As to Air Forces of the Soviet Army here, excuse for expression, even Americans sucked. Probably, all have forgotten, as tens times Soviet, and now and the Russian strategic bombers flew by above decks of the American aircraft carriers. In most cases proyears of bombers above a deck of an aircraft carrier it was accompanied by a panic among American техников and the attendants which ran up as a rat with the ship. My father was the commander of crew of bomber Тu-95MS, when his plane has flown by above aircraft carrier Avraam Lincoln. At me photos of the American aircraft carrier made by photogun Tu-95MS till now are stored. If someone is interesting, I can scan and lay out on a forum.

I consider, that by 2020 VVS of Russian Federation will be one of the best Air Forces in the world. It's my opinion.

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Offline alyster

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Re: Which Air-Force is Best II
« Reply #9 on: October 22, 2007, 08:35:57 PM »
Sergei I mean that in the begining of The Great Patriotic war Luftwaffe had about 2000-3000 planes in sevice, Soviet Air Force had 12 000 - 15 000 planes[1]. Stalin had in reserves about 150 000 pilots[2]. Any air force which wanted to consider itself good should have smashed the Germans with such numbers in matter of days.   Instead of that Luftwaffe kept on battling and quite succesfully considering all they had to put up with from RAF and USAAF. All of Hartmann's kills were made after year 1942. However soviets sent unescorted bombers to attack German positions and they were quite easily taken down.[1] . In fact thing which slowed down the Luftwaffe were captured soviet air fields. Their infrastructure was so poor that Germans had to start fixing them before they could properly use them.  [3].

Soviet pilots were poorly trained. The Great purges had eliminated the pilots(or atlist made rest of them shut up) who had been to Spanish civil war. Germans learned alot from Spain. Soviet I-16 was too old at the begining of the war. The air force had to go thru the trouble of replacing it. The air fields were overcrowded, too many planes were on them and their infrastructure was below any standart. 5 times smaller Luftwaffe's major problem wasn't the red air force, but covering all of the long long front from White Sea to Black sea.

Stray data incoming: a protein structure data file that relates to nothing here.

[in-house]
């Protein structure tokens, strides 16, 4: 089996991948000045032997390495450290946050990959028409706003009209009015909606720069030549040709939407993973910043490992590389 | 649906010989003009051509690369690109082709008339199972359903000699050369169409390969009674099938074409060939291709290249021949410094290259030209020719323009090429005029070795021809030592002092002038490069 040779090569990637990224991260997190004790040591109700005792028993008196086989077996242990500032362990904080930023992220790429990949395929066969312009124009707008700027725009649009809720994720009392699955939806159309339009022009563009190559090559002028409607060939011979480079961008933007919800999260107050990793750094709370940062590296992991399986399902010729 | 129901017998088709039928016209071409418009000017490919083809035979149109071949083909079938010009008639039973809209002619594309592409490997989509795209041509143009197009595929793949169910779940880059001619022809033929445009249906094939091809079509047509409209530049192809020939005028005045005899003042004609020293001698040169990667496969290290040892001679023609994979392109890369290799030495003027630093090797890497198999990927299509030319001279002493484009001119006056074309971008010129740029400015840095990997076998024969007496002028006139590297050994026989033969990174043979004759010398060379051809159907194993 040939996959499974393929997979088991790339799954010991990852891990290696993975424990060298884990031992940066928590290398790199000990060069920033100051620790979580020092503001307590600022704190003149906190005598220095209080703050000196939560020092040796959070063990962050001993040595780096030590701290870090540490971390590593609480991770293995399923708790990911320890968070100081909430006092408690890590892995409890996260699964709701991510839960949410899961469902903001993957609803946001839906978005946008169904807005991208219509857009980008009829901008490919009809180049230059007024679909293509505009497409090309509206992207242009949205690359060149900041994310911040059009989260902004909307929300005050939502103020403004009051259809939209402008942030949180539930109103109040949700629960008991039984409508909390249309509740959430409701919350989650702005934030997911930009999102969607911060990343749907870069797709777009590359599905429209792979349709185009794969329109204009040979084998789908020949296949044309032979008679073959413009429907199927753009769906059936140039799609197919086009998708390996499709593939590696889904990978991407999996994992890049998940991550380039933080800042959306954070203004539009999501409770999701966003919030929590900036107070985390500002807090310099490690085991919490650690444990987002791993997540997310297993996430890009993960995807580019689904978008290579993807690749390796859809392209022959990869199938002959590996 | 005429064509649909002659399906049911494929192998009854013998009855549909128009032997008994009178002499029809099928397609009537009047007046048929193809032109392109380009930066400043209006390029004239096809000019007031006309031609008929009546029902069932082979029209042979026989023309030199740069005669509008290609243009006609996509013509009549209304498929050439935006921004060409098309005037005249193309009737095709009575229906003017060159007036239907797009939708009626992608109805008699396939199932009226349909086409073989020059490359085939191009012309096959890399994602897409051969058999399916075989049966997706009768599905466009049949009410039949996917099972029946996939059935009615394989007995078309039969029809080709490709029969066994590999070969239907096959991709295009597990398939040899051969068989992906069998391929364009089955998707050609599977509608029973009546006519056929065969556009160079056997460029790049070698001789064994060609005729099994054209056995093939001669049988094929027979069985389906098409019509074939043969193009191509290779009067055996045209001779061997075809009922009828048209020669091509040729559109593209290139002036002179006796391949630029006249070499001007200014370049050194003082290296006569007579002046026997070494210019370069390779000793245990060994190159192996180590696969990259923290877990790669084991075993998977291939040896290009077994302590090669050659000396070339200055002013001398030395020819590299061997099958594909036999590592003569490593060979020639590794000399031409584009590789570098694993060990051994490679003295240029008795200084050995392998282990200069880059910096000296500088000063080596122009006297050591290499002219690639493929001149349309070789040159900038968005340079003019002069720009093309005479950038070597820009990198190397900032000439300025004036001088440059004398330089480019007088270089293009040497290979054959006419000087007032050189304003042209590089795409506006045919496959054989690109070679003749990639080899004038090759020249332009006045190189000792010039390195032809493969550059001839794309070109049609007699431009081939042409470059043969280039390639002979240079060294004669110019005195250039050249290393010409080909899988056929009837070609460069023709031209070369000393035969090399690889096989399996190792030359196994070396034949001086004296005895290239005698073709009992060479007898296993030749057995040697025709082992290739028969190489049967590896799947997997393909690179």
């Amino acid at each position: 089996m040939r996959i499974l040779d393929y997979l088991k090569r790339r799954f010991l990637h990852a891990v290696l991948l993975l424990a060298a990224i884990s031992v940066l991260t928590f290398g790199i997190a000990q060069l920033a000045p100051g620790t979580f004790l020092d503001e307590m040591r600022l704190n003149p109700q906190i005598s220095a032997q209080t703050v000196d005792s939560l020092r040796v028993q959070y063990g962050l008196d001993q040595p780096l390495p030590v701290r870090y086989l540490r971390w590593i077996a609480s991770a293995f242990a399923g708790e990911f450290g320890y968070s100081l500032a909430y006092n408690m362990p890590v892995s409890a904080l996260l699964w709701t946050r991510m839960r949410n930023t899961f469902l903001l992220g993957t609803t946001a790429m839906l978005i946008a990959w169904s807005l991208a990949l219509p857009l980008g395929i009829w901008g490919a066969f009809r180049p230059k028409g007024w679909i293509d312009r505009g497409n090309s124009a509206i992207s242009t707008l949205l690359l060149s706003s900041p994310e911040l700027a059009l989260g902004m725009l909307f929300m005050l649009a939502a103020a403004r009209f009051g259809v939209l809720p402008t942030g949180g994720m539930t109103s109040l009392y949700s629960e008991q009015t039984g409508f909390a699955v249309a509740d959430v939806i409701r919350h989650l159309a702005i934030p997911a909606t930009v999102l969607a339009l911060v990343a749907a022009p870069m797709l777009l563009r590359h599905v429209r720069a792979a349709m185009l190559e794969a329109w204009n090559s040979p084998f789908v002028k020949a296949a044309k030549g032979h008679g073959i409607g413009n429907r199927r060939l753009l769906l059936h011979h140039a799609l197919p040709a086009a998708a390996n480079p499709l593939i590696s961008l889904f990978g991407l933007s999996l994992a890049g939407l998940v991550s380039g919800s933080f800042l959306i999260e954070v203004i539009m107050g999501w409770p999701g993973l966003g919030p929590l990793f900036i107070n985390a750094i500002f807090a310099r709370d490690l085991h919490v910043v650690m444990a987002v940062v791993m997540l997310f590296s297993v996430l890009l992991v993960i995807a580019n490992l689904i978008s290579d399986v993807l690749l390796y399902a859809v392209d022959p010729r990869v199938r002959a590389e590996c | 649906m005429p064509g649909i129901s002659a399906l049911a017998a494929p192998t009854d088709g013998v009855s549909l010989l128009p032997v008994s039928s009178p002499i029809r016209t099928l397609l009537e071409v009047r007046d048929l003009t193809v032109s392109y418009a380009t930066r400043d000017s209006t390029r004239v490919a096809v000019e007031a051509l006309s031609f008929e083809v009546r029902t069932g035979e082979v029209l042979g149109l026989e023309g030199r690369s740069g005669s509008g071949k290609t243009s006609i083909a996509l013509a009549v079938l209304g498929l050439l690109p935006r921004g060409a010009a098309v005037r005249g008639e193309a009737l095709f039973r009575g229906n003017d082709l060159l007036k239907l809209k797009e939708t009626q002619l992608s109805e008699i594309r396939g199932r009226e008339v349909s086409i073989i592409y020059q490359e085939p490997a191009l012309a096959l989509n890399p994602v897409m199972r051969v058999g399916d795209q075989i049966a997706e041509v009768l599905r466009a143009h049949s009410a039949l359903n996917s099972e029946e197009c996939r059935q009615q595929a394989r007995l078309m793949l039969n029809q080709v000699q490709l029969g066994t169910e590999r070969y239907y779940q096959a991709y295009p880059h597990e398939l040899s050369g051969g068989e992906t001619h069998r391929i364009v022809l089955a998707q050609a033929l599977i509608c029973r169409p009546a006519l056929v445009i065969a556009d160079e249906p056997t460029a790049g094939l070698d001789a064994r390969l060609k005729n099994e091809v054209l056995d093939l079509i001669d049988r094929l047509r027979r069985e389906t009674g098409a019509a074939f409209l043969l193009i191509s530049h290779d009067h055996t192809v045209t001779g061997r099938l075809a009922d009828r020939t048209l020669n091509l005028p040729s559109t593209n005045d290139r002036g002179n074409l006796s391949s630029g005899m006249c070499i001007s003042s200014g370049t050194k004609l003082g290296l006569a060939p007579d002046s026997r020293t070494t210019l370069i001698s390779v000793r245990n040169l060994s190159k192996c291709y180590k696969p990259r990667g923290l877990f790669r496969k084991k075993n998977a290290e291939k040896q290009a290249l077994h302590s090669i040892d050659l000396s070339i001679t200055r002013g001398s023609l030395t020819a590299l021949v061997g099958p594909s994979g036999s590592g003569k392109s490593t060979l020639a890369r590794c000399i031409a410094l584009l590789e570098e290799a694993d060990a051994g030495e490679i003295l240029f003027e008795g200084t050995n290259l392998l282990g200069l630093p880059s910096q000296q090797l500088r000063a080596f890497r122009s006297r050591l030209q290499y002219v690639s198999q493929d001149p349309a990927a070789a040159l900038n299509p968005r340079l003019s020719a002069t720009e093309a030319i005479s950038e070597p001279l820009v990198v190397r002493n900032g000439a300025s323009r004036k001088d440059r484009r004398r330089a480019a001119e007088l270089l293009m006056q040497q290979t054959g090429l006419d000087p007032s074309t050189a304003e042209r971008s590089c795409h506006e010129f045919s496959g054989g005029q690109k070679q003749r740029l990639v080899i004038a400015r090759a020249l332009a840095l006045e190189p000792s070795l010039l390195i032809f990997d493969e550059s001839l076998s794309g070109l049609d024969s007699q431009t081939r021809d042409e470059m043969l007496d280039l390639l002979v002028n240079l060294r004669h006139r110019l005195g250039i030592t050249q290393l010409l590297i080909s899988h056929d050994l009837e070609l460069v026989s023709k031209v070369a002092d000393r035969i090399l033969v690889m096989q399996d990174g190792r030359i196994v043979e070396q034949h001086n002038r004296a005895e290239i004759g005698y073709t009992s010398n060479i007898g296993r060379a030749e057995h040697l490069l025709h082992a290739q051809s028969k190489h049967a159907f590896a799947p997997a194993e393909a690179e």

So the air force which should have crushed the Germans ran with its tail between its legs. 13 pilots scored above 200 points against the soviets. Each and everyone killed alone enough planes to smash a small air force. (Estonian air force from 1918-1940 had intotal 166 planes)

[1] - "Luftwaffe fighter aces. ..." Mike Spick
[2] - "M-Day" Viktor Suvorov
[3] - "Die Ersten und die Letzten" Adolf Galland
« Last Edit: October 23, 2007, 01:06:27 AM by alyster »
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Offline Viggen

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Re: Which Air-Force is Best II
« Reply #10 on: October 23, 2007, 12:54:46 AM »
Ok, here we go!  ;D

It all started back in 1926. That is when the Swedish air force was founded. Before that it was a part of the army and they conducted mostly recon flights. Back then SWAF had 18 operative aircraft. Twelve J7 Bristol Bulldogs and the rest was J6 Jaktfalken. Because of the tensions in Europe in 1937, SAAB (Svenska Aeroplan AB) was founded so Sweden would be able to construct their own aircraft. Saab 17 was the first complete Swedish manufactured aircraft to leave the plant in Linkoping the same year. But Sweden still continued to buy aircraft from Great britain, USA, Germany and Italy. 1939 SWAF had aprox 180 aircraft , from 1945 this had increased to 600 operative aircraft.

From 1945-46, Sweden bought American P51 Mustangs and the British Vampire jets. But it was time for a change, we would no longer have an air force with outdated aircraft. So during the 50´s the principle of roadbases started to take on. During this time SAAB produced three different types of aircraft for SWAF. First out was J29 Tunnan (also known as “the flying barrel”). Second was A32 Lansen (Spear). The third aircraft is well known, J35 Draken. This proves how fast the technologi and development rushed forward within the aviation community worldwide. During the mid 60´s another project was under development, project 37.